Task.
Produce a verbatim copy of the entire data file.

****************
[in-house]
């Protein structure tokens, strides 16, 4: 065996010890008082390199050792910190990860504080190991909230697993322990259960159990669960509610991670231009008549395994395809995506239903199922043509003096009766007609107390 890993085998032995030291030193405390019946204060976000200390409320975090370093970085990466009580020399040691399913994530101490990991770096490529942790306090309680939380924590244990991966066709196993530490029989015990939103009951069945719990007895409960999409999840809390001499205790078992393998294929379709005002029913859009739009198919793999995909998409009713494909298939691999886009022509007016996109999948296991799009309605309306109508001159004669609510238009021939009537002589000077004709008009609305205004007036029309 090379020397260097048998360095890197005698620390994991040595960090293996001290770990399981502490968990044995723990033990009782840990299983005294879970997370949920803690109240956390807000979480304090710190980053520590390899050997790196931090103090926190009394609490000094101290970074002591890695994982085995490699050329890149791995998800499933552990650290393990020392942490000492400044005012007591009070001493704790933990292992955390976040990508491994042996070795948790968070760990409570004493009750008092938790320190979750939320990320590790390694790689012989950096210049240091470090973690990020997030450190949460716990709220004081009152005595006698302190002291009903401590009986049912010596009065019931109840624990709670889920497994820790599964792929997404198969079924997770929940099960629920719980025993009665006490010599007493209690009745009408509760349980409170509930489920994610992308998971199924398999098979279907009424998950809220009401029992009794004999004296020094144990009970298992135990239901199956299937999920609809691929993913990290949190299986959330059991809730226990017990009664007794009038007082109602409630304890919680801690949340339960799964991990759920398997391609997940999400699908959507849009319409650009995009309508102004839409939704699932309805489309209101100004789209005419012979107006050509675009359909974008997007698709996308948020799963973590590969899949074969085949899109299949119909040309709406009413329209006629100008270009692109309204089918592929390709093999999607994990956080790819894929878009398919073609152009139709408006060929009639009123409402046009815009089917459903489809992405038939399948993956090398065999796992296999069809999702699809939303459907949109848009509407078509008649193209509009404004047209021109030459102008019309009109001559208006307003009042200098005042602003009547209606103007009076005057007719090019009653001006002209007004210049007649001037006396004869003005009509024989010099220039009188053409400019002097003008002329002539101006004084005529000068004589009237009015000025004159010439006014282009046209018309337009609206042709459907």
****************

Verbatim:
[in-house]
């Protein structure tokens, strides 16, 4: 065996010890008082390199050792910190990860504080190991909230697993322990259960159990669960509610991670231009008549395994395809995506239903199922043509003096009766007609107390 890993085998032995030291030193405390019946204060976000200390409320975090370093970085990466009580020399040691399913994530101490990991770096490529942790306090309680939380924590244990991966066709196993530490029989015990939103009951069945719990007895409960999409999840809390001499205790078992393998294929379709005002029913859009739009198919793999995909998409009713494909298939691999886009022509007016996109999948296991799009309605309306109508001159004669609510238009021939009537002589000077004709008009609305205004007036029309 090379020397260097048998360095890197005698620390994991040595960090293996001290770990399981502490968990044995723990033990009782840990299983005294879970997370949920803690109240956390807000979480304090710190980053520590390899050997790196931090103090926190009394609490000094101290970074002591890695994982085995490699050329890149791995998800499933552990650290393990020392942490000492400044005012007591009070001493704790933990292992955390976040990508491994042996070795948790968070760990409570004493009750008092938790320190979750939320990320590790390694790689012989950096210049240091470090973690990020997030450190949460716990709220004081009152005595006698302190002291009903401590009986049912010596009065019931109840624990709670889920497994820790599964792929997404198969079924997770929940099960629920719980025993009665006490010599007493209690009745009408509760349980409170509930489920994610992308998971199924398999098979279907009424998950809220009401029992009794004999004296020094144990009970298992135990239901199956299937999920609809691929993913990290949190299986959330059991809730226990017990009664007794009038007082109602409630304890919680801690949340339960799964991990759920398997391609997940999400699908959507849009319409650009995009309508102004839409939704699932309805489309209101100004789209005419012979107006050509675009359909974008997007698709996308948020799963973590590969899949074969085949899109299949119909040309709406009413329209006629100008270009692109309204089918592929390709093999999607994990956080790819894929878009398919073609152009139709408006060929009639009123409402046009815009089917459903489809992405038939399948993956090398065999796992296999069809999702699809939303459907949109848009509407078509008649193209509009404004047209021109030459102008019309009109001559208006307003009042200098005042602003009547209606103007009076005057007719090019009653001006002209007004210049007649001037006396004869003005009509024989010099220039009188053409400019002097003008002329002539101006004084005529000068004589009237009015000025004159010439006014282009046209018309337009609206042709459907």